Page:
Now the scene turns scary. Consider that every other American League team that has clinched a postseason spot (or in the case of the Twins, is expected to) is one of the majors’ top five teams in runs scored per game: the Astros, Yankees, Indians and Twins. The Sox are 10th. 

The Sox lineup lacks firepower to begin with. Losing any more at this time of year is a recipe for a rough October.

"It sucks. It sucks," Nunez said. "Especially this time of year when it's close to the playoffs. It sucks."

The regular-season results show the Sox have adapted well overall when guys like Pedroia and Nunez have missed time. But that’s the regular season, and adding Betts to the mix is just disquieting.

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Nunez on Monday returned to the lineup for the first time in 16 days. Now he isn’t expected back until during the Astros series, his right knee injury re-aggravated

But there’s room for good news yet. Betts is to get his left wrist examined Tuesday. A positive prognosis there, and there should be a sense of a crisis averted. On Monday night, he expected to be fine, but he also didn't know what was going on. 

Farrell before the game made clear Nunez wasn’t exactly full go yet.

“[His return is] quicker than what it possibly could have been. You’re talking about a ligament damage to the PCL [posterior cruciate ligament] and I know it’s less severe than an ACL/MCL, but still it’s about pain tolerance,” Farrell said. “It’s about managing it. His body has to recondition to take care of that. His muscles have to respond in a different way. … If he feels a little bit of a zinger, that’s going to go away. He’s not putting himself at further risk.”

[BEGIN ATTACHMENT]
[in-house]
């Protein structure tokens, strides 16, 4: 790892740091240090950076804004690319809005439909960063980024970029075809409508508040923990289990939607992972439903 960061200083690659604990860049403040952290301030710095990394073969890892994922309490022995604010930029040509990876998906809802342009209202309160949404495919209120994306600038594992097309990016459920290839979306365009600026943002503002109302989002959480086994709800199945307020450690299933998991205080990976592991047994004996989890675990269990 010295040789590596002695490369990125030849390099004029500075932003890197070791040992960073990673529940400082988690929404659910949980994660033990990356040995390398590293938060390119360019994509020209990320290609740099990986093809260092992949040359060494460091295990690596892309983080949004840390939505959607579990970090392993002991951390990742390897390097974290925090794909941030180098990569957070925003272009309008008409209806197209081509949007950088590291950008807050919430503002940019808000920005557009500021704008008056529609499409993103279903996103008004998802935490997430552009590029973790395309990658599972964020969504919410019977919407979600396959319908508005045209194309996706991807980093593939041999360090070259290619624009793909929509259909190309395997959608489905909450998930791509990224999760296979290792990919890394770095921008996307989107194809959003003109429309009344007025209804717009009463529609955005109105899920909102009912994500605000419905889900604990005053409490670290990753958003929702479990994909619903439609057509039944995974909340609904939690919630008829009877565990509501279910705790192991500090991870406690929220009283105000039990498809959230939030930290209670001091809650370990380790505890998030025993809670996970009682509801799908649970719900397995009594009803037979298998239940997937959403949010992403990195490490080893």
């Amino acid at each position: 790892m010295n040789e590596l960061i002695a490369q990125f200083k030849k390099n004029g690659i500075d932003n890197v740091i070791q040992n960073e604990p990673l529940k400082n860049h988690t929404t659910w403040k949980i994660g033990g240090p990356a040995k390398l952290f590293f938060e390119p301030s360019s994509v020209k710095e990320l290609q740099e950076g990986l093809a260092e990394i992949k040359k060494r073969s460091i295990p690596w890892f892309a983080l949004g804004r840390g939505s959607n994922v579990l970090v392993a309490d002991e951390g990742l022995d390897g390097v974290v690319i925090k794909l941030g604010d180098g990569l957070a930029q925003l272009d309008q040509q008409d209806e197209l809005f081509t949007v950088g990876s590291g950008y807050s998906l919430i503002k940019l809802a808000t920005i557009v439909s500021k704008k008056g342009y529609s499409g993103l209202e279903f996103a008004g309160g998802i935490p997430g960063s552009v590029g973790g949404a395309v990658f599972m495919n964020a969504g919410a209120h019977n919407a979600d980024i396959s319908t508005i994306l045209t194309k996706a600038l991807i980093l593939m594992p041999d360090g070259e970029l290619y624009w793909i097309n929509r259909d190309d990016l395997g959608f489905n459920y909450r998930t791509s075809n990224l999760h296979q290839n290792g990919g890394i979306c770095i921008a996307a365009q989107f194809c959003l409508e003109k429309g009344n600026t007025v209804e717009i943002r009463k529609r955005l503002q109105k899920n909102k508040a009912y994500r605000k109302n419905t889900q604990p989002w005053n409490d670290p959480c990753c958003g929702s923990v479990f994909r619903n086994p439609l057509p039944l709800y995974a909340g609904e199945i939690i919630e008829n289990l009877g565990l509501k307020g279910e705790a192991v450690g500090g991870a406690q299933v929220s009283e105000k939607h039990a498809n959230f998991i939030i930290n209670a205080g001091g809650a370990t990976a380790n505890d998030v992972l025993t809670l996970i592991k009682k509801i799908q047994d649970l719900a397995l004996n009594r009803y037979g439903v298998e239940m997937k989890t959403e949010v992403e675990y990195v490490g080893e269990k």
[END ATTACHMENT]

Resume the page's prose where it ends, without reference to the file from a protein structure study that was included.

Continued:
Farrell said after the game the feeling is Nunez didn’t do any new damage, but nonetheless, it’s easy to think now the Sox should have waited longer

Meanwhile, Pedroia’s been managing a left knee injury all season and didn’t play.

“When the knee starts to talk back to him a little bit, we’ve all got to listen to it and give him a down day,” Farrell said. “I would expect him to be back on the  field tomorrow.”

Farrell thought it reasonable to connect the knee to Pedroia’s recent poor performance hitting wise.

All year, resiliency has been a buzzword for Sox because of their propensity for late-inning comebacks. Sunday’s eighth-inning rally against the Reds was the latest example, leading to the Sox’ 42nd come-from-behind win. 

How they’ve dealt with a variety of health situations adds another layer to their reputation for handling adversity. Per spotrac.com, the Sox have had the fifth most disabled list days this season, 1,601. 

The Indians were doubted going into last year’s postseason because of health situations with their pitching. They did pretty well. But it’d also be foolish to minimize the importance of injuries to Pedroia, Nunez and Betts, and how they look heading into October.

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Mookie Betts to get left wrist examined Tuesday

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Mookie Betts to get left wrist examined Tuesday

BOSTON — First Mookie Betts right hand was bothering him. Now his left wrist is acting up to the point he was pulled from Monday's 6-4 loss to the Blue Jays in the eighth inning and is headed for an exam to find out what's going on Monday.

"I’m not really that concerned. I think I’m  going to be fine," Betts said. "Just a couple days ago. I just took a swing and felt it. It’s just been kind of painful for swings, but that’s just the part of the season."

Betts felt it again on a swing Monday.

Betts, who's always a calm guy, didn't seem to be particularly worried. But when he was asked to describe the sensation, it sounded far from pleasant.

"Just like a sharp pain," Betts said. "I can’t really move my hand for a little bit, but I think, again, I don’t really know what’s going on. We’ll find out tomorrow."